A Perspective on Writing

I turned my pickup left at the light coming from our neighborhood and accelerated onto the hot six-lane past a gravel truck, then a dump truck, then a pickup pulling landscaping equipment. Merging into the far right lane, I noticed several brand spanking new houses across a field that ten years ago was full of dove, but now contained nothing but rows and rows of houses marching toward the highway.

“Where’d those houses there come from? I don’t remember them being built.”

“Yes you do.” The War Department gave me one of her patented sighs, indicating that I’d once again taxed her in some way. “We talked about them the other day on the way to Greenville.”

“Oh, yeah.”

She was right. For the past year, I’d watched a variety of trucks cut a dirt path across the pasture and into what was once woods, only to emerge full of dirt, rocks, and unknown items covered with tarps. At the same time, other large trucks carrying equipment, sand, and concrete made even more inroads into the former woodland.

But I hadn’t noticed those houses so close to the road.

No one was in the lane ahead, so I gave the growing housing edition a second look. They’d drained a stock tank that held ducks in the wintertime and pushed down all the trees they could find with a bulldozer, not even giving them the dubious dignity of falling from chainsaws.

I squinted at the Tyvek-wrapped houses that would soon be hidden by brick walls, gates, and the most despicable trees every to disgrace a landscape, Bradford Pears. Then it hit me.

The new houses hadn’t registered because of my perspective. I hadn’t paid any attention to the last of the dead and dying trees still anchored at the edge of the road, and when I did, they framed the buildings and made them pop. It’s an old photography trick to catch the eye and make a photo more striking.

Perspective changes everything.

Webster defines perspective as the capacity to view things in their true relations or relative importance, including the appearance to the eye of objects in respect to their relative distance and positions.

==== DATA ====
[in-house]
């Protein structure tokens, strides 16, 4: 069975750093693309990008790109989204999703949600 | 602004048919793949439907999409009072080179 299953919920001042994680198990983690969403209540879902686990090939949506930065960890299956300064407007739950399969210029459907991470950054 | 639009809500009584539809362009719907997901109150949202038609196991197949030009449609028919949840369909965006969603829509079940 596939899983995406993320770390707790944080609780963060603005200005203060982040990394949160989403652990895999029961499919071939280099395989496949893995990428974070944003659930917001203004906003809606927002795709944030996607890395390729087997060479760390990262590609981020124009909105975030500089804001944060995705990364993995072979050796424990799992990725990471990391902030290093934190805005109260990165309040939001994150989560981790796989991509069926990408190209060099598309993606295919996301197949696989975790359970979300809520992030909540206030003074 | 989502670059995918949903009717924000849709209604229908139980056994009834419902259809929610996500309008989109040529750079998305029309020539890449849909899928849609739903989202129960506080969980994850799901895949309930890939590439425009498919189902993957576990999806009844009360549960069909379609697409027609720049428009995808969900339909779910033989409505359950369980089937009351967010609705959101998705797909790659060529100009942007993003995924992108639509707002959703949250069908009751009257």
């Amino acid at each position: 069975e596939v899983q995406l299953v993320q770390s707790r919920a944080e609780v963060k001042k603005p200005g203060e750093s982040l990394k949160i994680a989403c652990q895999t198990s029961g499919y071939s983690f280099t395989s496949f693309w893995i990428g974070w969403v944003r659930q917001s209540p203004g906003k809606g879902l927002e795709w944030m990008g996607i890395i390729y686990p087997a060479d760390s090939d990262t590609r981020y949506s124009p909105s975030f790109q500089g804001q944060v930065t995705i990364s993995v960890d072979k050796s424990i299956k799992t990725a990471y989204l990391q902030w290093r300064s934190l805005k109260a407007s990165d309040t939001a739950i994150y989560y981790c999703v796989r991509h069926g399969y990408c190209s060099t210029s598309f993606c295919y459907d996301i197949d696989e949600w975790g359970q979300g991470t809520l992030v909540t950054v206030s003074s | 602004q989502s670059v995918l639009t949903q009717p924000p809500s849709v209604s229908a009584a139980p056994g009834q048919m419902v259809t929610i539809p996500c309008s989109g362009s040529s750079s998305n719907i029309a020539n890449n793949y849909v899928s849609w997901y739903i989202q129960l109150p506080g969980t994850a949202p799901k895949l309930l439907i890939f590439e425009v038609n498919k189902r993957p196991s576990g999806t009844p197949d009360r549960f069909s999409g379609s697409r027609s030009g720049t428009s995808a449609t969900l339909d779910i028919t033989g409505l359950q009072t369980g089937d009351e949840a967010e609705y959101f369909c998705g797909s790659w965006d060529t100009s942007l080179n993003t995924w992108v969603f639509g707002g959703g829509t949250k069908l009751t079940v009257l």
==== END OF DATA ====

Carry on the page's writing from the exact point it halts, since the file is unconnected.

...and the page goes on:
It was my perspective that was off when I was looking at all that new construction, and I realized that’s true in everything, especially…

Well good Lord, the boy’s finally gotten to the point here, Ethyl! Hurry up with that popcorn and let’s see what he’s trying to say!

We all have a different way of looking at things, from opinions to politics, to real positioning of physical entities. It’s the same in writing. Perspective is how your characters view and deal with the events unfolding within a story, and you have control of all that.

Don’t get Point of View confused with Perspective. An author’s POV focuses on the type of narrator he or she wishes to emphasize. It concentrates on defining the narrator’s characteristics while perspective focuses on how the chosen narrator perceives and feels about what’s happening in the novel. There’s no need to belabor this point any longer, because my running buddy John Gilstrap covered this well in his last post, so give it a read.

And to add a personal note here, I hadn’t read John’s post until I’d finished this one. It seems that we’re on similar, but distinctly different paths this week.

Taking a note from personal experience growing up with an extremely annoying little brother, I often had to explain of what had just happened, while the Old Man stood there with his eyes flashing, before Little Brother told his side.

The story changed depending on which of us was telling it. And my version was always right. “He fell through the wall!”

“Did not! He knocked me through the wall, Dad!”

To me, it was a subtle but important different based on how we viewed the events leading up to that significant moment in our lives that day. Frankly, I was shocked that a small human could fly completely through two layers of sheetrock and into my parent’s bedroom without hitting the studs.

In the first book of my Sonny Hawke series, Hawke’s Preya, I switched perspectives between Ranger Hawke and the villain Marc Chavez, to show (show, don’t tell!) how each man thought he was right. From Chavez’s point of view, he was using a violent takeover of a small town trying to change the world to better for himself and others of like mind.

Ranger Hawke dealt with the bad guys according to the law and did what was necessary to save a class of high school students, including two of his own, from terrorists.

I tried something different in a later novel, alternating chapters mirroring the same events in a specific timeframe based on the perception of each particular character. One reader misunderstood what I was doing and complained that the chapters were repetitive, but I felt this real-time shift in perspective added richness to the story, and hope that individual was the only one confused.

Another thing to note is that readers often insert their own beliefs into your character perspectives, and you might hear from them, good or bad. I always find these emails and reviews fascinating and look forward to wondering exactly what they read and interpreted according to their own viewpoint(s).

One reader sent me an email lambasting my “beliefs” about firearms. That person called me an “Obama Groupie” and suggested that I was an anti-gun liberal. Less than a day later another email accused me of being a right wing Republican and said I was a gun-carrying, Bible-thumping warmonger.

It’s unavoidable, but let it roll off. If it happens to you, then your character’s perspective struck a nerve and as far as I’m concerned, you’re successful.

Write on!


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About Reavis Wortham